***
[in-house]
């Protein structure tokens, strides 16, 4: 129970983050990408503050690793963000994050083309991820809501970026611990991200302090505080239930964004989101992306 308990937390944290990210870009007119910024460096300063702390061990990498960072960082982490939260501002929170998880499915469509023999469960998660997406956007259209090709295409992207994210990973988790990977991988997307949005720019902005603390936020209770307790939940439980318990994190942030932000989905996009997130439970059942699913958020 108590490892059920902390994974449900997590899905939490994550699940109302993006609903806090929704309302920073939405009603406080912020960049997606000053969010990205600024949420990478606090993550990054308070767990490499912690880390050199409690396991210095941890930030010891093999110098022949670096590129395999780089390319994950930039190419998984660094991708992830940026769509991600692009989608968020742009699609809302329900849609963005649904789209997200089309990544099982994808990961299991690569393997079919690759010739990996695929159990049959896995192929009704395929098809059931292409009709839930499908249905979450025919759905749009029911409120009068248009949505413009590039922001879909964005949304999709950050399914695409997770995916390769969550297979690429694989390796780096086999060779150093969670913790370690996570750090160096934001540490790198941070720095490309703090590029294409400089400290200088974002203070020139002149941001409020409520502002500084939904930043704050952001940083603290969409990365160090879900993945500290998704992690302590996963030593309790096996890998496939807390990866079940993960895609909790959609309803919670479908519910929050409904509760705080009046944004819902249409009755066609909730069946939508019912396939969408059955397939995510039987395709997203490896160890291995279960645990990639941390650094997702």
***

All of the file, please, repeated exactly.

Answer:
[in-house]
């Protein structure tokens, strides 16, 4: 129970983050990408503050690793963000994050083309991820809501970026611990991200302090505080239930964004989101992306 308990937390944290990210870009007119910024460096300063702390061990990498960072960082982490939260501002929170998880499915469509023999469960998660997406956007259209090709295409992207994210990973988790990977991988997307949005720019902005603390936020209770307790939940439980318990994190942030932000989905996009997130439970059942699913958020 108590490892059920902390994974449900997590899905939490994550699940109302993006609903806090929704309302920073939405009603406080912020960049997606000053969010990205600024949420990478606090993550990054308070767990490499912690880390050199409690396991210095941890930030010891093999110098022949670096590129395999780089390319994950930039190419998984660094991708992830940026769509991600692009989608968020742009699609809302329900849609963005649904789209997200089309990544099982994808990961299991690569393997079919690759010739990996695929159990049959896995192929009704395929098809059931292409009709839930499908249905979450025919759905749009029911409120009068248009949505413009590039922001879909964005949304999709950050399914695409997770995916390769969550297979690429694989390796780096086999060779150093969670913790370690996570750090160096934001540490790198941070720095490309703090590029294409400089400290200088974002203070020139002149941001409020409520502002500084939904930043704050952001940083603290969409990365160090879900993945500290998704992690302590996963030593309790096996890998496939807390990866079940993960895609909790959609309803919670479908519910929050409904509760705080009046944004819902249409009755066609909730069946939508019912396939969408059955397939995510039987395709997203490896160890291995279960645990990639941390650094997702």